Bank clients, financial analysts, and company owners have asked for the immediate re-issuance of the old naira notes by the Supreme Court, despite banks’ claims that they can’t start doing so until the CBN gives them the go-ahead.
However, when contacted by reporters, a few bank employees claimed that after receiving a direction from the CBN, the banks would comply.
Under the condition of anonymity, a representative of Access Bank stated that the banks would follow CBN directives rather than Supreme Court orders.
He argued that “Banks in Nigeria are heavily regulated, and we only listen to what the CBN says. Despite the ruling, we still need to hear from our regulator”, he said. He claimed that the CBN answers to the President and that the President has decided whether or not the top bank will comply.
“We all know what the President has said on the matter. The CBN takes its orders from the Presidency. So I am sure any action by CBN would be a directive from the President. However, a different bank representative from Keystone Bank implied that nothing could be done against the CBN. “When they meet on Monday, they will decide what happens next, and we will likely start receiving additional updates from our management,” she said.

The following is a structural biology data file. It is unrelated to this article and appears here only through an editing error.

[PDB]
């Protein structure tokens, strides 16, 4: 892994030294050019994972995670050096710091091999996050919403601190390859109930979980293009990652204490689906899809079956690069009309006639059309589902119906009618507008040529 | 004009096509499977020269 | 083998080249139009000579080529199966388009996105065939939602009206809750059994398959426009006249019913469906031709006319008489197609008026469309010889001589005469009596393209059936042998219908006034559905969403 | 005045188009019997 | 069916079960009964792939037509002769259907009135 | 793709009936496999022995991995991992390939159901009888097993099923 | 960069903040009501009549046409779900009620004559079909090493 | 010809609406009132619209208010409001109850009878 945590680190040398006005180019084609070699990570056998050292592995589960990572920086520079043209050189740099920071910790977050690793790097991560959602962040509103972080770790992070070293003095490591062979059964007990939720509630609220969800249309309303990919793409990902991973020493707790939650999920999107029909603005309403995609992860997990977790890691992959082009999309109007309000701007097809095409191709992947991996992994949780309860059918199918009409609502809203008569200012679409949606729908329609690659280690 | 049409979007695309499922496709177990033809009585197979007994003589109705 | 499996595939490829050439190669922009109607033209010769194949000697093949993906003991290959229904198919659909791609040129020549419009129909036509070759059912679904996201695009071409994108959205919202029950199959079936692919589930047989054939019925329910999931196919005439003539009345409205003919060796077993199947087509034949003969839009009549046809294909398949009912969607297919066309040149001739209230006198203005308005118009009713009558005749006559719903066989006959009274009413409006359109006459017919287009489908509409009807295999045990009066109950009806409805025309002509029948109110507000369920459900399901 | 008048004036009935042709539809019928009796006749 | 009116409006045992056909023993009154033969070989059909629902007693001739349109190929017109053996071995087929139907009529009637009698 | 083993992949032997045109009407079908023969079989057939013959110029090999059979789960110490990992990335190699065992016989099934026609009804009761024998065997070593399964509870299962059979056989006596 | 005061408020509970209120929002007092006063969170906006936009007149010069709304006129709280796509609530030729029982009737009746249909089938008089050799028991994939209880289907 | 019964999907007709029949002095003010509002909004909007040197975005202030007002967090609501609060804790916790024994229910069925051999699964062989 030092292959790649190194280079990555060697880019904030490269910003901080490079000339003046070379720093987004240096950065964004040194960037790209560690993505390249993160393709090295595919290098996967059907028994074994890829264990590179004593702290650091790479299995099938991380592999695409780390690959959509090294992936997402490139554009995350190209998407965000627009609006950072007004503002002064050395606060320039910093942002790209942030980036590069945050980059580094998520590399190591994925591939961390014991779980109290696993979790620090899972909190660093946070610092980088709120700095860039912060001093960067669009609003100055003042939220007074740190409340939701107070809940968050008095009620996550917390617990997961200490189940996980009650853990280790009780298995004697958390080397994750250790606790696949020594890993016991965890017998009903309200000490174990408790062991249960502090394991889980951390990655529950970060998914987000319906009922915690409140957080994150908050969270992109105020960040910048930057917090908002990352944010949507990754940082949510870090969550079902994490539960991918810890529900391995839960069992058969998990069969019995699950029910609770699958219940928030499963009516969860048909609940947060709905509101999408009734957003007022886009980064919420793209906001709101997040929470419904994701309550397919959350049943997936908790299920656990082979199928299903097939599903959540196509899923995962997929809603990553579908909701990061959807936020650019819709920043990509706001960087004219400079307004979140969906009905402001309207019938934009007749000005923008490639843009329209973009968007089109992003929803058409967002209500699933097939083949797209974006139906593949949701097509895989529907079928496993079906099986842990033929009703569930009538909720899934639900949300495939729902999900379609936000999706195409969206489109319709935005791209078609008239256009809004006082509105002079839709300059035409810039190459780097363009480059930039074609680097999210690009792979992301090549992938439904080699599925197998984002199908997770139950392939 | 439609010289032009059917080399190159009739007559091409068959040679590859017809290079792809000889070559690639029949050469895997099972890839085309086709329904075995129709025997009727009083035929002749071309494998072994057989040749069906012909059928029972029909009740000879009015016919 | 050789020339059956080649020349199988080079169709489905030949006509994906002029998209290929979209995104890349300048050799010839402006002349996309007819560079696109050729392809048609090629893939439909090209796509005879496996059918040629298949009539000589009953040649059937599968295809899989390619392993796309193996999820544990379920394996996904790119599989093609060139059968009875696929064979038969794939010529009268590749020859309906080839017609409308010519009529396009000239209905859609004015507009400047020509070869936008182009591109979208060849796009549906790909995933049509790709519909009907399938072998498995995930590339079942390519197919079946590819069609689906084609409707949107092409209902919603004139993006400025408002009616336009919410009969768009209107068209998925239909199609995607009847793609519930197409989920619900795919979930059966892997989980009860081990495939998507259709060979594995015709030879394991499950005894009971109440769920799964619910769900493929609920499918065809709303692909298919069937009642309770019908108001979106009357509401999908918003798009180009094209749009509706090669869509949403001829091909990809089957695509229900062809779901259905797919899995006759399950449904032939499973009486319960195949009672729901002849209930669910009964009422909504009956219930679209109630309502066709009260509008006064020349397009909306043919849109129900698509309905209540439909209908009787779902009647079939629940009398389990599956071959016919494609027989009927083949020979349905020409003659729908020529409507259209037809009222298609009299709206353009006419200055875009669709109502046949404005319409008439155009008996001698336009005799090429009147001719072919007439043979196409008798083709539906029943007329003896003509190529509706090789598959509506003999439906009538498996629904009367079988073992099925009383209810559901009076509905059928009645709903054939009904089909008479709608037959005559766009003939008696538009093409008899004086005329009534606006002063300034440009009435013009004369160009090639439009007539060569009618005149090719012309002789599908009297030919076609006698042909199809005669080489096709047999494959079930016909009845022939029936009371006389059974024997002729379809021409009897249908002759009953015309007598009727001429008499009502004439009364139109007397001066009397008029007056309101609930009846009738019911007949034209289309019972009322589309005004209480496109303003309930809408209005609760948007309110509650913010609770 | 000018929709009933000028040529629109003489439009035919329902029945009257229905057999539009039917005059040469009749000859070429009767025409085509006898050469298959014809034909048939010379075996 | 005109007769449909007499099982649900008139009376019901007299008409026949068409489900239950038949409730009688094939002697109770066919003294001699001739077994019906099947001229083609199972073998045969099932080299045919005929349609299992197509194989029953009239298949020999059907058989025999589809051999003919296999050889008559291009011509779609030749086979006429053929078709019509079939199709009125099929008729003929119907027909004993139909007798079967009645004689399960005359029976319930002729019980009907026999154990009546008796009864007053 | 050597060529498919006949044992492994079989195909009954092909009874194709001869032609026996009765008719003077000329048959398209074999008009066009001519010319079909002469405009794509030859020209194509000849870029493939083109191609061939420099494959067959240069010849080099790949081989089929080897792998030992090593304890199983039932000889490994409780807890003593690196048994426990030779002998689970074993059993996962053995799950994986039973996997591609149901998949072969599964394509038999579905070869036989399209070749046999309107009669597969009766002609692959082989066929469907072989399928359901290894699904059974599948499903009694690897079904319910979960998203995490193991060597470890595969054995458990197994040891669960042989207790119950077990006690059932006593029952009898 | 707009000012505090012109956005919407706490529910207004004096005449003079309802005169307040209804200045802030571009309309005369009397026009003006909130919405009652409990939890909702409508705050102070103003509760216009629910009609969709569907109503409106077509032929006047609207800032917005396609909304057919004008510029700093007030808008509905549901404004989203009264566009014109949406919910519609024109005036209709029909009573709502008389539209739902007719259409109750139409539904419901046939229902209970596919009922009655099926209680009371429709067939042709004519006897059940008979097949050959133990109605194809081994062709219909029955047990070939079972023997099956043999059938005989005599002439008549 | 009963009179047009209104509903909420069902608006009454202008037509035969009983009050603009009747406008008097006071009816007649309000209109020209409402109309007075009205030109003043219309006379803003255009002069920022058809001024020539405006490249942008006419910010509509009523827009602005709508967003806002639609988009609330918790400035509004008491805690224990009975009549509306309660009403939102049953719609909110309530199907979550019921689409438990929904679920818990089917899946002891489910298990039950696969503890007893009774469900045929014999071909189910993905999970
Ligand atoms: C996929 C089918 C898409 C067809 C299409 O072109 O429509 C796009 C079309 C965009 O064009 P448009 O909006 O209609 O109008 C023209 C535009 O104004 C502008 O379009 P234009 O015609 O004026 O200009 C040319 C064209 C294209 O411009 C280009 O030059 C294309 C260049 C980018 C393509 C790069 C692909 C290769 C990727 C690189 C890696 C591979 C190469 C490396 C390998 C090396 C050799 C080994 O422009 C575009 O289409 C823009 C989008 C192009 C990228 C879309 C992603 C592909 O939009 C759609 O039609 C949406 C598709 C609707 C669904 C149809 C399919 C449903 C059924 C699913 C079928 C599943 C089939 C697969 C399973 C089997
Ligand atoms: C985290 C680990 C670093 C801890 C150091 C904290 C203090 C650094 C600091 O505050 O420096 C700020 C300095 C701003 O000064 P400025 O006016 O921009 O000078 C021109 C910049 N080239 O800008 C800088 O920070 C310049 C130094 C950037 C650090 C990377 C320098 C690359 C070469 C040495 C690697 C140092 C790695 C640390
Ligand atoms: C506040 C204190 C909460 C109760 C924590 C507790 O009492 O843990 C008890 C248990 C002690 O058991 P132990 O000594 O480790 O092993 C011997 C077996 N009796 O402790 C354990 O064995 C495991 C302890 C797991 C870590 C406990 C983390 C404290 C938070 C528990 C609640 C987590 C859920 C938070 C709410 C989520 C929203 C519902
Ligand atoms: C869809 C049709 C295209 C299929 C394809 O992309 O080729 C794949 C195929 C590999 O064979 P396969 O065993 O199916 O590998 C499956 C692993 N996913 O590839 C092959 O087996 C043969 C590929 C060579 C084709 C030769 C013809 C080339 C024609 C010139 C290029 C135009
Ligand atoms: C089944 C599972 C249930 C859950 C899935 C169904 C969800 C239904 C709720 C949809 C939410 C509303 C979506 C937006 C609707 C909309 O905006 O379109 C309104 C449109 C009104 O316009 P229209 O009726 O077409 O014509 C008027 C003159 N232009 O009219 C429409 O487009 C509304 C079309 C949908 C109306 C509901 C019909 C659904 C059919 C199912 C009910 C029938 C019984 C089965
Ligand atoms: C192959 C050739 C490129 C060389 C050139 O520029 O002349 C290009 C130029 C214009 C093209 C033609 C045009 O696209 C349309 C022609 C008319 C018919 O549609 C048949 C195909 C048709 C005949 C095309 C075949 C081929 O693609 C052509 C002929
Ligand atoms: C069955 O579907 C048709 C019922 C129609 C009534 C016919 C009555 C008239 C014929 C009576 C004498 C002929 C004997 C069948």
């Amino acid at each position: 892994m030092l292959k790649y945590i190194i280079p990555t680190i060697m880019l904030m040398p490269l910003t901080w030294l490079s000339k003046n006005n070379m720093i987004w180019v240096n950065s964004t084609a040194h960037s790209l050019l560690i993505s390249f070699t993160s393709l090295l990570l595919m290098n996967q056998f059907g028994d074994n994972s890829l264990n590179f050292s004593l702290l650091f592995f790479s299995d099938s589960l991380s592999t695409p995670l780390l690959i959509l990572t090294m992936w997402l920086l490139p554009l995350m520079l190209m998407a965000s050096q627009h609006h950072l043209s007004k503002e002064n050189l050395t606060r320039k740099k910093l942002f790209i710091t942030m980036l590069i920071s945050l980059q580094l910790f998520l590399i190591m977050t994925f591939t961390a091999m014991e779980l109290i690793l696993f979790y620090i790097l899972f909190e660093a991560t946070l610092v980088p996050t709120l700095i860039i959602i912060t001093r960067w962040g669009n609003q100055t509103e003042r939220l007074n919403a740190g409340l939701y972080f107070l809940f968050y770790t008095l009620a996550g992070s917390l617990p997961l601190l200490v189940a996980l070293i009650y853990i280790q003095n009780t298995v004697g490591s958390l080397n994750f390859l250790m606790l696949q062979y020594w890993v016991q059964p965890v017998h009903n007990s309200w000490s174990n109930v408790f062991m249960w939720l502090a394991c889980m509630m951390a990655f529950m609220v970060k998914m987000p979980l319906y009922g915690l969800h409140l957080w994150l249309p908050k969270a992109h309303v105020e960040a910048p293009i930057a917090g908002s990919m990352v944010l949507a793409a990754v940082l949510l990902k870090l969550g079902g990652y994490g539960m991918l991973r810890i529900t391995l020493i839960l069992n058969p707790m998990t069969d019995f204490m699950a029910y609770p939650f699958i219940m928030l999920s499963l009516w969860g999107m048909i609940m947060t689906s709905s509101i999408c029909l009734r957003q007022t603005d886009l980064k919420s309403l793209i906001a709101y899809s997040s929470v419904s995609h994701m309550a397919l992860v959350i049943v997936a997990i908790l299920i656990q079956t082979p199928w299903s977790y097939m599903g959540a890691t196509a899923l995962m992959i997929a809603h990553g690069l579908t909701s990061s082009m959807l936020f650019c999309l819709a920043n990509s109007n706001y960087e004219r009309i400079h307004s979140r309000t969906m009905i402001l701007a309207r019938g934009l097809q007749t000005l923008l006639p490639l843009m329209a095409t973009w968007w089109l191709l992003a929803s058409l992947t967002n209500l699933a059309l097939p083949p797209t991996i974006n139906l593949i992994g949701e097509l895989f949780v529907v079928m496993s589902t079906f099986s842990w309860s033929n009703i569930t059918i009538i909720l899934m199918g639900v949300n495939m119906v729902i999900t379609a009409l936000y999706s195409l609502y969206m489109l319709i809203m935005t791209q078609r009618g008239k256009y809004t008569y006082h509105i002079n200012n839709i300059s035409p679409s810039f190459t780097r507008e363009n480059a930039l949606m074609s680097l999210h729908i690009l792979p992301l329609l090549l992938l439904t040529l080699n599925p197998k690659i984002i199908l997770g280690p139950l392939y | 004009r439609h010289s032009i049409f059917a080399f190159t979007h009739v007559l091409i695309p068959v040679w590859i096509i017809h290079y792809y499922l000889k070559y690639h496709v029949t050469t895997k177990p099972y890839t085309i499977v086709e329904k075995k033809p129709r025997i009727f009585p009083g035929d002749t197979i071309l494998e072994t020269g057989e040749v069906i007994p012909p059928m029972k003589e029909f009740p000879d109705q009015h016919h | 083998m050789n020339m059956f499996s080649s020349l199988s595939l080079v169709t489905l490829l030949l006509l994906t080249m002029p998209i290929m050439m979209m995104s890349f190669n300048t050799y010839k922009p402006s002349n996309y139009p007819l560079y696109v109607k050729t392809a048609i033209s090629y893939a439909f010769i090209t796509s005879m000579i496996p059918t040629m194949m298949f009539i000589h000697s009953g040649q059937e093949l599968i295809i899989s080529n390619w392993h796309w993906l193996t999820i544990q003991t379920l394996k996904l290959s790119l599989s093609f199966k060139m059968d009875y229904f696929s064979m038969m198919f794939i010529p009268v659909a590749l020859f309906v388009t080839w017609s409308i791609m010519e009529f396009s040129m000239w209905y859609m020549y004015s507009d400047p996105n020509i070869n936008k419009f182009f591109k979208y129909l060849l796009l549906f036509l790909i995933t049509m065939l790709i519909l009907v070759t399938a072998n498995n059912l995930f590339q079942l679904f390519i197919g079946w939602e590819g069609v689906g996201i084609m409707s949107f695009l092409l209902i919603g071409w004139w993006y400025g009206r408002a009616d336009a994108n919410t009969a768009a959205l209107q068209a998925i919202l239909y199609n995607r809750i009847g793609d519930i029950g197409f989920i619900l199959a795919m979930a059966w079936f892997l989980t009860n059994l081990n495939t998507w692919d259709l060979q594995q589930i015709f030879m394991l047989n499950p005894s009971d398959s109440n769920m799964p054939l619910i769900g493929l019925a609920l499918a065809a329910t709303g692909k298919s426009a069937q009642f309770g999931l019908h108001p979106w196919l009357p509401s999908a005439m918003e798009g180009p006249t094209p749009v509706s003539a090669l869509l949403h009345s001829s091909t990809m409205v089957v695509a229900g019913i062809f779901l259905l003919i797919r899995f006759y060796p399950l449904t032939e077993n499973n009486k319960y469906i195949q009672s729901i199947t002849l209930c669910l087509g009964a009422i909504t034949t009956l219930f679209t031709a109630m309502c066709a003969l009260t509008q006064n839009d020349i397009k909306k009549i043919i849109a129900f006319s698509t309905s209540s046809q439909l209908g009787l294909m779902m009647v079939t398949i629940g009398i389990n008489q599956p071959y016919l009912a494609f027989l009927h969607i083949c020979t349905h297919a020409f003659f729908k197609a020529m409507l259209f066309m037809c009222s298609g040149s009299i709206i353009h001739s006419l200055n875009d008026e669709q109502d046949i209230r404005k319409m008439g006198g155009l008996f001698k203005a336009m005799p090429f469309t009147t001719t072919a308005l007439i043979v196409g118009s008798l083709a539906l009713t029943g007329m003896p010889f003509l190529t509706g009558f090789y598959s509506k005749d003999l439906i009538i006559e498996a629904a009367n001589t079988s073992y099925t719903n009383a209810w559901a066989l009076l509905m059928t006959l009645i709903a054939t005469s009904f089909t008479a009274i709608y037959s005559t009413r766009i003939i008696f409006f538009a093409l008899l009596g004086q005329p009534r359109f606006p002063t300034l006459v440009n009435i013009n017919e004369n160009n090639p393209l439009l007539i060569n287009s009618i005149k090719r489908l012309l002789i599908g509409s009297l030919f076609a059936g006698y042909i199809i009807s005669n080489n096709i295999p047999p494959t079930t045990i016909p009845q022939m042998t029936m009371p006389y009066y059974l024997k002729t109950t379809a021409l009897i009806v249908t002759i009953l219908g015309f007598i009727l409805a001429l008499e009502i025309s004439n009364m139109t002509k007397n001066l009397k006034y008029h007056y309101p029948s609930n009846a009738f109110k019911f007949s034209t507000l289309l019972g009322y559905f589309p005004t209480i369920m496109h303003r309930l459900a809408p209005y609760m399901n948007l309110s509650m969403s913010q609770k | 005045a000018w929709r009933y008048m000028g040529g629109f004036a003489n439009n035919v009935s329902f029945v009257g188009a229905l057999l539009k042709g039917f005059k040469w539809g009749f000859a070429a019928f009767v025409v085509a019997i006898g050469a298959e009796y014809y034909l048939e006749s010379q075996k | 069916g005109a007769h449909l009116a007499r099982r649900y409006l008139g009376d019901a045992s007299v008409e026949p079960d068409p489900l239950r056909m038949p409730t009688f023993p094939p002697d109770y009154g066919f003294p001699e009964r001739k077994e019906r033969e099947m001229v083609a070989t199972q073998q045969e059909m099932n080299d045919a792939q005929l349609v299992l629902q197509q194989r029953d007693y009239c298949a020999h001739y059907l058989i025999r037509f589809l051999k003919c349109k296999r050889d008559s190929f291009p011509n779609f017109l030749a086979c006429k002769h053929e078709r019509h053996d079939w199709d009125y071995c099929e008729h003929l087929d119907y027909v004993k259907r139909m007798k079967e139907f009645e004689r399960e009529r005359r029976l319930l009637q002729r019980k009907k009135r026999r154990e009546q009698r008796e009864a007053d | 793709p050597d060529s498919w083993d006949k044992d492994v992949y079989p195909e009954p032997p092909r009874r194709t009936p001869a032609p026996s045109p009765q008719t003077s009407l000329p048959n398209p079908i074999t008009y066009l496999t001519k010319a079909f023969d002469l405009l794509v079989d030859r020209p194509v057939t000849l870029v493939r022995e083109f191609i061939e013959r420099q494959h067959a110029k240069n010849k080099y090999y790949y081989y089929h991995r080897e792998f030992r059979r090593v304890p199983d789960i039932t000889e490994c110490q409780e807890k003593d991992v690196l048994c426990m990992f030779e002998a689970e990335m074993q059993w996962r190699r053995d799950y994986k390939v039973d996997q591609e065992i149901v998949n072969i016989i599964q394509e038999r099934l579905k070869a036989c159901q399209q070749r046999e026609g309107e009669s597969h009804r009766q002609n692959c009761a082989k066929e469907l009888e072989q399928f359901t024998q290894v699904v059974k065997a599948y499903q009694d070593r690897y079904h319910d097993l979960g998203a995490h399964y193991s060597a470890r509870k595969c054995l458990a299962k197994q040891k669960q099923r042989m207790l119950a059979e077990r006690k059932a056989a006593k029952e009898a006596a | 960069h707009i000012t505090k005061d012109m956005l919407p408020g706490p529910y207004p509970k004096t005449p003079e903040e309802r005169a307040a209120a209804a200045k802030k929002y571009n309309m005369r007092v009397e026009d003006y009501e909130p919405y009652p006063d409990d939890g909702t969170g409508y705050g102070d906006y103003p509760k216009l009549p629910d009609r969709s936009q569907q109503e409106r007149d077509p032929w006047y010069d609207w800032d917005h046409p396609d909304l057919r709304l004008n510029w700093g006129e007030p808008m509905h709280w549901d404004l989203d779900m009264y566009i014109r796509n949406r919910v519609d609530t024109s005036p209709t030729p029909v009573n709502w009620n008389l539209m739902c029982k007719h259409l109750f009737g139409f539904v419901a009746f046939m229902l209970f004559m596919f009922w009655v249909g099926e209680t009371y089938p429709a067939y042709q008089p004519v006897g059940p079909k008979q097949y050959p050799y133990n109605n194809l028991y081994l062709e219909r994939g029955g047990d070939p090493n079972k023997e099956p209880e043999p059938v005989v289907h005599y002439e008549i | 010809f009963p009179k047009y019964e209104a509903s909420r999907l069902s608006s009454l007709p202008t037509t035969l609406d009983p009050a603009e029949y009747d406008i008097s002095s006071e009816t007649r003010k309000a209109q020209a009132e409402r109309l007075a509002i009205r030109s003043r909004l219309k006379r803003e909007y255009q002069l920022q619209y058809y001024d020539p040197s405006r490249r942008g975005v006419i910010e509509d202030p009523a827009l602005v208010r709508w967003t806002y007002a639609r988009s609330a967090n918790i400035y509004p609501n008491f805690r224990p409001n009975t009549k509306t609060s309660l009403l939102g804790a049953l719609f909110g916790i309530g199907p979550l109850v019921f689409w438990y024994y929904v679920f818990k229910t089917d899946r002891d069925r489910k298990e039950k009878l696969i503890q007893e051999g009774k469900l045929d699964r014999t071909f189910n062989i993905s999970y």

Nevertheless, a second bank official, who also begged to remain unnamed, claimed that the bank had not been given access to the old notes despite the directive. He said, “We don’t have the old notes, and we are not answerable to the Supreme Court. Therefore, the CBN must send a circular before we can implement any directive.”
Financial analysts, however, demanded that the Supreme Court’s ruling immediately reissue the old Naira notes. Commenting in this regard, Tajudeen Olayinka, Chief Executive Officer Wyoming Capital, and Partners words were;
“I think the immediate impacts are: restoration of cash/liquidity to the system; improvement in circular flow; and obliteration of initial objectives of CBN to remove illegal money/money in wrong hands; to remove distortions; and to reduce inflationary pressure. But, unfortunately, CBN got the whole thing wrong by introducing a policy without good knowledge of policy/system dynamics, and it is sad that it started and ended in ignominy.”
A PoS operator who only went by Darlington said that the Supreme Court’s decision was positive news for the general public. However, he claims that most Nigerians have recently chosen to trade by barter to survive. Darlington added that this would reduce the excessive fees operators currently charge clients. That indicates that we will resume charging N100 for each transaction.